Community clubs together to save Guildford grassland

Community clubs together to save Guildford grassland

© Surrey Wildlife Trust

Local community save rare chalk grassland habitat for wildlife

An extraordinary community bid, assembled in just three weeks and spearheaded by local residents has secured the future of 37.5 acres of rare chalk grassland on the North Downs in Guildford, Surrey.

Home to nesting skylarks, chalk hill blue butterflies, bumblebees, wild thyme and orchids, the fields support a rich array of wildlife. With the help of Surrey Wildlife Trust, a new nature reserve will now be created on Pewley Down Fields to preserve the land in perpetuity for future generations.

Pewley Down Fields, which were auctioned for sale on 13th May 2021, are at the centre of Surrey Wildlife Trust’s North Downs nature recovery network and are among the largest of fifty priority mini landscapes for nature restoration in Surrey. Protecting land along strategic wildlife corridors is key to The Wildlife Trusts’ national strategy to protect and connect at least 30 per cent of land for nature’s recovery by 2030.

Julia Stephenson, lead donor, explained: ‘Having grown up on these rare chalk downland fields, I know how precious they are to the local community, and we felt they could only be safeguarded if together with our partners we bought them. The sweeping views and rare wildlife form an integral part of this stunning landscape. During the lockdown, people appreciated more than ever how intrinsic nature is to our health and wellbeing. So we are absolutely delighted the fields will be protected for future generations.’

Julia’s generosity followed in family footsteps, as her mother bought neighbouring chalk downland, now Rosamund Meadows, to save for nature in 1985.

The fields, adjacent to the south-east edge of the town, are within an Area of Outstanding Natural Beauty (AONB) and Site of Nature Conservation Importance (SNCI). Local residents who started the campaign to save the fields attracted pledges of support from many hundreds of local people, worked closely with lead donor, Julia Stephenson, conservationist, and Surrey Wildlife Trust, which also contributed to purchase the land.

The fields, with spectacular views and breeding skylarks, will be leased for 500 years to Surrey Wildlife Trust and managed for wildlife. In recognition of the value of nature to the mental health and wellbeing of the population during the pandemic, new perimeter paths will make the reserve accessible to the public and local school children so they can observe the diversity and beauty of wild creatures, wildflowers, and other plants on the reserve.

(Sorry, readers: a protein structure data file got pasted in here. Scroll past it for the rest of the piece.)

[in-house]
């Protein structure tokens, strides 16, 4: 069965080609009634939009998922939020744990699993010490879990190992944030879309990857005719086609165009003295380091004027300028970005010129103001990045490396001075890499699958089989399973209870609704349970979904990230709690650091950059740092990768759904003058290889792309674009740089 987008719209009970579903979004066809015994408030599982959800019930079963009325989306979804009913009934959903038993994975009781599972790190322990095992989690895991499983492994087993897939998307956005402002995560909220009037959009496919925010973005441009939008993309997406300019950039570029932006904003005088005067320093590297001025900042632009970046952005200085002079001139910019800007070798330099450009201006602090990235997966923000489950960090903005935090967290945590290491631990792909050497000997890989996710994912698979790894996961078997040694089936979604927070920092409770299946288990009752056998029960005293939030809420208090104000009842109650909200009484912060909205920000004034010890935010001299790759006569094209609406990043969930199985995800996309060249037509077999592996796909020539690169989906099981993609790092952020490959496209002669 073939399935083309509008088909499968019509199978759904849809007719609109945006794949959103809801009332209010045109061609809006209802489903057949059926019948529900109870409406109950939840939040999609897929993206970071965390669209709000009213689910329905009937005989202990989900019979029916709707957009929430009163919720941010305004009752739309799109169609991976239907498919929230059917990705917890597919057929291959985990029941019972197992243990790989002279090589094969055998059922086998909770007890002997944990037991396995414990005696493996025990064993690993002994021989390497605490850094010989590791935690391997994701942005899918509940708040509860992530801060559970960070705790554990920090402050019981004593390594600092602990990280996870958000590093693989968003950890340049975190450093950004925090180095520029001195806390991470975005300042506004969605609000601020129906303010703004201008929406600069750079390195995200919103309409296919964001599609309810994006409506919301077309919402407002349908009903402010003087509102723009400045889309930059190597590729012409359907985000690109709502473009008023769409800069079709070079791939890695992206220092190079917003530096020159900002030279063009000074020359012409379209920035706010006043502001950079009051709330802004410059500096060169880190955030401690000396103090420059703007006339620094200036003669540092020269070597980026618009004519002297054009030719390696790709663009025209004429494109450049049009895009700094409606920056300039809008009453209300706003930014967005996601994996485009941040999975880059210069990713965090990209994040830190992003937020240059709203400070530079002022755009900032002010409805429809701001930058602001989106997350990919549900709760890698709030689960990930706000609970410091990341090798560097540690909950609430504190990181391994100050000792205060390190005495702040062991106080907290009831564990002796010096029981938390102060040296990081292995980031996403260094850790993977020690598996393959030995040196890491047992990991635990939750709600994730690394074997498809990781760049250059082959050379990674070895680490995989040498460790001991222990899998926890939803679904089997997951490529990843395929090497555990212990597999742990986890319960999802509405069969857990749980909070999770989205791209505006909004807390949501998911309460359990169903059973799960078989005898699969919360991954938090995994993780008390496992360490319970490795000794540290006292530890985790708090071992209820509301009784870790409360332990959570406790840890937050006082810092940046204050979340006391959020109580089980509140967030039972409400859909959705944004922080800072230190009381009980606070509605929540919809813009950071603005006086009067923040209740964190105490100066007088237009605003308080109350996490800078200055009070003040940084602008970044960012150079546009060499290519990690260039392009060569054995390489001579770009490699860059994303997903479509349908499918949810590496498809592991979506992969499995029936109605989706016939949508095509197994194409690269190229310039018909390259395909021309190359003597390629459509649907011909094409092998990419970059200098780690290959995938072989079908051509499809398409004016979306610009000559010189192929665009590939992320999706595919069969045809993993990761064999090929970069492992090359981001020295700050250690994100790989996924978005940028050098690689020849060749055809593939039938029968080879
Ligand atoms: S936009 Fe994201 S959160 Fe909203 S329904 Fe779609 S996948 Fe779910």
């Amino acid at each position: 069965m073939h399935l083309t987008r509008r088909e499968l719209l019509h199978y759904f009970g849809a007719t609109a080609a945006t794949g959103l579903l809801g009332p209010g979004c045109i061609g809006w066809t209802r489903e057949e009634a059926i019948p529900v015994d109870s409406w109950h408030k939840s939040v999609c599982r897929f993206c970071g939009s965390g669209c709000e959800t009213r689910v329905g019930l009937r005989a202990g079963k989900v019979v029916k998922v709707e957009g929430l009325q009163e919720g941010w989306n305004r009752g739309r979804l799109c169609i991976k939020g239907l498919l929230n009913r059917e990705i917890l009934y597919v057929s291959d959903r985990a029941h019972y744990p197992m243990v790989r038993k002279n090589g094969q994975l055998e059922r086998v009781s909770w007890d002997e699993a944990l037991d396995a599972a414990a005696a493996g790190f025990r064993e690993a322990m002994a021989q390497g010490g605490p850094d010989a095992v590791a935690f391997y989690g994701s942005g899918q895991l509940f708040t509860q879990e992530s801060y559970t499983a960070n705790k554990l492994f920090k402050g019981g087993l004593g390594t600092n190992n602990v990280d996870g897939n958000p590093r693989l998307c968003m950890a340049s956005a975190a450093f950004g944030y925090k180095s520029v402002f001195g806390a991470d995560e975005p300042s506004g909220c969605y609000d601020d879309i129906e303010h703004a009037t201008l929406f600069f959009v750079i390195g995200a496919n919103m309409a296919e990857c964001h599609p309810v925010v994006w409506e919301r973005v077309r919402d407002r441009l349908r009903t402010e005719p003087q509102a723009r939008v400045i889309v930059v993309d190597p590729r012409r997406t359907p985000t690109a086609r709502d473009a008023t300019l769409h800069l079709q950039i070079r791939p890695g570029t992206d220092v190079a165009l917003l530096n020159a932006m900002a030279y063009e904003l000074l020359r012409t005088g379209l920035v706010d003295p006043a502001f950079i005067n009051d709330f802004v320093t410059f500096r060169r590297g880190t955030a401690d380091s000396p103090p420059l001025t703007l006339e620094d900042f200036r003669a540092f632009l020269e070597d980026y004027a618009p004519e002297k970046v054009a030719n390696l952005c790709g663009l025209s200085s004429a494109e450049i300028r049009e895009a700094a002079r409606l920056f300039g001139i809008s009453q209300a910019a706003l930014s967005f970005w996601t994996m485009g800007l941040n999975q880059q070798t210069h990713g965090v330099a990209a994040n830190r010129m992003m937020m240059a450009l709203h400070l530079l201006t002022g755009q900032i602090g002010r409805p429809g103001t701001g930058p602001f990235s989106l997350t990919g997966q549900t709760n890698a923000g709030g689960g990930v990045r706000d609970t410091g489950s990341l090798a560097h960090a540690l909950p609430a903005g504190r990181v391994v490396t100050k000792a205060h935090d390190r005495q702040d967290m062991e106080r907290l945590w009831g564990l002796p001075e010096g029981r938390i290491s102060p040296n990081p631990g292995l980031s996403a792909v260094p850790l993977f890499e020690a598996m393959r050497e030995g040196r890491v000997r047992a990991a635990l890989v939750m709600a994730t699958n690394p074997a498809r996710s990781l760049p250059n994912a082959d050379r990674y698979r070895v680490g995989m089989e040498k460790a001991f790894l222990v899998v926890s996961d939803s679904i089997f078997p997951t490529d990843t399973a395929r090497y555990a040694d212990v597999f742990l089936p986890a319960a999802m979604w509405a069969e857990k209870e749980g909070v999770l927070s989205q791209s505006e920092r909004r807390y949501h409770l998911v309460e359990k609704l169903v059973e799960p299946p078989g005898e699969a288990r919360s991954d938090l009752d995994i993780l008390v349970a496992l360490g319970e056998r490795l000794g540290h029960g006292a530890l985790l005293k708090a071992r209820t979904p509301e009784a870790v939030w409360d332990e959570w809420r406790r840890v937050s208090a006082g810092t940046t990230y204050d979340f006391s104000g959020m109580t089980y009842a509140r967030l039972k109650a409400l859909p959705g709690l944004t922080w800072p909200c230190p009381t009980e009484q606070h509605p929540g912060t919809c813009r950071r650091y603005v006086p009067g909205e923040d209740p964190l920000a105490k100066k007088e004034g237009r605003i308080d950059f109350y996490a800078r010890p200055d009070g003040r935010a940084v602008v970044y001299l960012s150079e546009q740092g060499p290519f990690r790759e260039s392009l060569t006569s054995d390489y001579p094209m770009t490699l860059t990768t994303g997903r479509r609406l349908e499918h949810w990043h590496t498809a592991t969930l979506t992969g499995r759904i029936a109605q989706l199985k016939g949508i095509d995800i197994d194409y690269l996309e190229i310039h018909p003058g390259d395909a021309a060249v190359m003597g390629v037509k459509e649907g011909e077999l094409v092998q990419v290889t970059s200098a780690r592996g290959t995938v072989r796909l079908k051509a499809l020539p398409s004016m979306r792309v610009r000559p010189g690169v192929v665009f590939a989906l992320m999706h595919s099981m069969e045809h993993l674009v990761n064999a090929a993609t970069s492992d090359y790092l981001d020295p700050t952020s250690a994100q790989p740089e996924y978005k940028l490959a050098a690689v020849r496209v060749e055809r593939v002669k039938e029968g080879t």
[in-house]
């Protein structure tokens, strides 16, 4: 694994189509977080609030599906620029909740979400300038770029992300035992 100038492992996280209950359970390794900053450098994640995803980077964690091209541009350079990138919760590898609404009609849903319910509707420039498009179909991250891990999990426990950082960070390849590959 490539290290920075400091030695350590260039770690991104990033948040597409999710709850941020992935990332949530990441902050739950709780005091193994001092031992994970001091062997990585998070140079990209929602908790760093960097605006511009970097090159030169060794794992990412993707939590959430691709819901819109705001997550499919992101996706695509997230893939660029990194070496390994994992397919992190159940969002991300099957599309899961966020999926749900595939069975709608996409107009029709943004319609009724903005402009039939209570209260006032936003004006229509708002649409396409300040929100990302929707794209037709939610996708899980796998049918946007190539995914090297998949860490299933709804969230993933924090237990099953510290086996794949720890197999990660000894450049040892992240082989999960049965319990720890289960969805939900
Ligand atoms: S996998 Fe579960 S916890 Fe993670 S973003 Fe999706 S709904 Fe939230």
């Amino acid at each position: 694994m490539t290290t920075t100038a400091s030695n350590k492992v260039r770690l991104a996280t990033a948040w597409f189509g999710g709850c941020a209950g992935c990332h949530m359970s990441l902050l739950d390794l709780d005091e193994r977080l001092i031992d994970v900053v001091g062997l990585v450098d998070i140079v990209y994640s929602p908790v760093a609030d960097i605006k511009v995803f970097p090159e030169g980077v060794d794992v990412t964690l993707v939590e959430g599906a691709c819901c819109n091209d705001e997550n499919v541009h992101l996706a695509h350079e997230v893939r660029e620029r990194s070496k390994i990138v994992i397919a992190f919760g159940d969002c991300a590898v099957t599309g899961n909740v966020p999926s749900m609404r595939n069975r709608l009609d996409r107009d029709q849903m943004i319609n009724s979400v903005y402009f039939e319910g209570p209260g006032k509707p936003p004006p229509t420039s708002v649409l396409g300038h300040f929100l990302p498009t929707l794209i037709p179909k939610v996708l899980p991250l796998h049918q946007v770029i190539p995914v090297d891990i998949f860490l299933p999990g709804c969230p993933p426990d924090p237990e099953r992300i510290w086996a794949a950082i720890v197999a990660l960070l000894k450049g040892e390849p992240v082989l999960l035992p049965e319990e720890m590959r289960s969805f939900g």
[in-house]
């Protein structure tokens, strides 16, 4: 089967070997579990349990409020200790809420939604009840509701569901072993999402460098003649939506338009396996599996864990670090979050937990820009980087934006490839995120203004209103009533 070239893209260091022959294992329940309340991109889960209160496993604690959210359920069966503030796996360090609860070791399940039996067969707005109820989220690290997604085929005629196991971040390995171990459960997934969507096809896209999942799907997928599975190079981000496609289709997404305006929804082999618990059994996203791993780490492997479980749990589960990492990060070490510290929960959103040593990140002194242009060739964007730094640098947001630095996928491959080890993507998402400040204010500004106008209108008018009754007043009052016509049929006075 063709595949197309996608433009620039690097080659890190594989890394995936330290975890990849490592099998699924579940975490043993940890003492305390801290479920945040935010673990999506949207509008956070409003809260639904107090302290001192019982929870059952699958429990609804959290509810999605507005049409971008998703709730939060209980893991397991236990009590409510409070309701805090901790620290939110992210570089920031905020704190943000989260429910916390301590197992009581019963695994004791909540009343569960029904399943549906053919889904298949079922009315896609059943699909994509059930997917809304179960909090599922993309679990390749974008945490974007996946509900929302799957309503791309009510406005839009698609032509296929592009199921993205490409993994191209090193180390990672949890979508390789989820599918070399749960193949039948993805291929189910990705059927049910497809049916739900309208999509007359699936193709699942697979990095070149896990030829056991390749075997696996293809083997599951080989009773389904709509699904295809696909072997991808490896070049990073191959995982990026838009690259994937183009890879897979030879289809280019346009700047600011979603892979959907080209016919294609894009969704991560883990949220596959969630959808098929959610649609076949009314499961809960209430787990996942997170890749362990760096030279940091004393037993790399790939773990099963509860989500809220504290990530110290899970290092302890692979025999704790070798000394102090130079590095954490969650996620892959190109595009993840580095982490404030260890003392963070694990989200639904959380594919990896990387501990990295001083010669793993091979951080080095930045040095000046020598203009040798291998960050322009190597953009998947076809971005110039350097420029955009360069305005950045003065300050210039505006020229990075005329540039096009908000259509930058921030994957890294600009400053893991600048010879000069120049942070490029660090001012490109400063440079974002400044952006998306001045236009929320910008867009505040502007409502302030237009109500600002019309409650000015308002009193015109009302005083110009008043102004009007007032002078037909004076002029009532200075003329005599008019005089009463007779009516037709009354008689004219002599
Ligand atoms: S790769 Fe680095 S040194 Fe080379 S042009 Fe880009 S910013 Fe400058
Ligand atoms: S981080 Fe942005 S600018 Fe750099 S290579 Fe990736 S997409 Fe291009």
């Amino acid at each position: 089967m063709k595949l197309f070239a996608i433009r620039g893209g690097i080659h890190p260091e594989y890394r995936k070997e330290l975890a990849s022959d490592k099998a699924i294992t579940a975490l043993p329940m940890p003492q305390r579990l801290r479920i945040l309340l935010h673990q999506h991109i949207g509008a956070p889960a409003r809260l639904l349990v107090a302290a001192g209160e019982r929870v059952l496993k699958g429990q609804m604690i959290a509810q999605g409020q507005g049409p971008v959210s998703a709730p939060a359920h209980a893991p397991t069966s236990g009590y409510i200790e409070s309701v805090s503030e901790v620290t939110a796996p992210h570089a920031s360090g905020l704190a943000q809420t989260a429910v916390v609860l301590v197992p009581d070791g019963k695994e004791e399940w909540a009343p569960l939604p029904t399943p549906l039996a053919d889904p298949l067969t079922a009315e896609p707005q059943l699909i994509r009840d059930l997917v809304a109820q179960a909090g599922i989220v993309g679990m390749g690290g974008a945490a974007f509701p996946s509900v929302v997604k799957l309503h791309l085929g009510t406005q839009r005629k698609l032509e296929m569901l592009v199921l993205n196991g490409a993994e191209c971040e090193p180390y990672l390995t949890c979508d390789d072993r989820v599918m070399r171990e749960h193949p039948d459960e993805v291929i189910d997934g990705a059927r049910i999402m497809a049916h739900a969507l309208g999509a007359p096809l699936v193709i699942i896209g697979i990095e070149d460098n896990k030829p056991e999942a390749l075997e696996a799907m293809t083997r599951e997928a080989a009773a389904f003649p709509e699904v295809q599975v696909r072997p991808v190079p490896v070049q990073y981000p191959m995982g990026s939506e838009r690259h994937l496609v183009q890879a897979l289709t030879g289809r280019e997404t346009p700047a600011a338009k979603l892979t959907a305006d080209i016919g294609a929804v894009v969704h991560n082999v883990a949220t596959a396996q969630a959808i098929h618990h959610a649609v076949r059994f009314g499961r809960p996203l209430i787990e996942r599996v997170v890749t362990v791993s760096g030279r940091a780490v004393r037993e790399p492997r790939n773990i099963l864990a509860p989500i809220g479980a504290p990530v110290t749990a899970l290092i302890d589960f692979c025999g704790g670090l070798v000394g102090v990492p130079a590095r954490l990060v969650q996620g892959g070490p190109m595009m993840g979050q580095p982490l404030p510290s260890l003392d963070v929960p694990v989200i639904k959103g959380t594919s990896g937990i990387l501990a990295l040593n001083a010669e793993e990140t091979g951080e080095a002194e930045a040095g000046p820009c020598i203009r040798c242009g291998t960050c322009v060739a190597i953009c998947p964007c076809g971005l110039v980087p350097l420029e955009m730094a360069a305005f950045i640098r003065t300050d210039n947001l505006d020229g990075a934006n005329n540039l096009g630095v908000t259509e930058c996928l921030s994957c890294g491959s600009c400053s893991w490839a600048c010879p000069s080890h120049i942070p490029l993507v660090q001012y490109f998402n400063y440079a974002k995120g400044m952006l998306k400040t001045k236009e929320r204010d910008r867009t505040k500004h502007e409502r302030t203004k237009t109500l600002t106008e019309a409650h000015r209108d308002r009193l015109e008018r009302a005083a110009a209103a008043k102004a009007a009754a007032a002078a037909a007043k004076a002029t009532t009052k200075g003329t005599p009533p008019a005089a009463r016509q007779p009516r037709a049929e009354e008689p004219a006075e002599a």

Jonathan Mitchell, a local resident who leads Pewley Down’s community conservation group and is a member of the team that worked to secure the bid, said: ‘When the message popped into a local residents’ WhatsApp group saying it was up for sale, immediately we all felt the fields could only be safeguarded if we bought them ourselves. We were just amazed by the response from local networks of people and further afield who all came together to pledge money for the purchase. We can hardly believe that with the help of Julia and Surrey Wildlife Trust, who responded so quickly, that we could achieve the winning bid to purchase the fields in just weeks. We are absolutely delighted that as each pledge comes in we are one step closer to the fields being protected for future generations.’ 

The skylarks, which nest on the ground in the fields, are renowned for their beautiful and captivating song as they ascend in a vertical display flight. This streaky brown bird has inspired poets and composers, such as Ralph Vaughan Williams, with his famous piece The Lark Ascending. But skylarks have declined dramatically in the UK and so are ‘red-listed’ as a priority species for conservation concern.

Sarah Jane Chimbwandira, chief executive of Surrey Wildlife Trust, said:

‘We have already lost 97 per cent of traditionally managed wildflower-rich meadows and pastures across the UK in the last 80 years. This disappearance has led to the drastic decline of many species including a rich array of colourful wildflowers, familiar farmland birds and vast numbers of pollinating bumblebees, butterflies, and other insects.

‘Once restored, chalk downland can become one of the richest habitats for wildlife in Britain, supporting species which are found nowhere else. Their natural dryness and low fertility supports a high diversity of fine-bladed grasses and low growing flowers such as quaking-grass, yellow oat and upright brome, the wild ancestors of herbs like basil, thyme and marjoram, several scabiouses, a variety of vetches and trefoils, as well as a distinctive suite of native orchid species.

‘This rich flora in turn supports a wide variety of invertebrates, which includes at least 30 species of butterfly, over 500 species of moth and more than 80 species of bees. Butterflies include important populations of small and chalkhill blues, green and brown hairstreaks, and dingy and grizzled skippers. Extremely rare moths, such as the campanula pug, forester and fuscous flat-body, have been recorded hereabouts and on warm summer nights the lights of glow worms can be seen.’

Now Pewley Down Fields, alongside Pewley Down Nature Reserve and Rosamund Meadows, will form part of a huge swathe of 80 acres of rare grassland protected for nature where wildlife will flourish. With the expert advice and management of Surrey Wildlife Trust this amazing assemblage of wild flora and fauna will be protected for many future generations.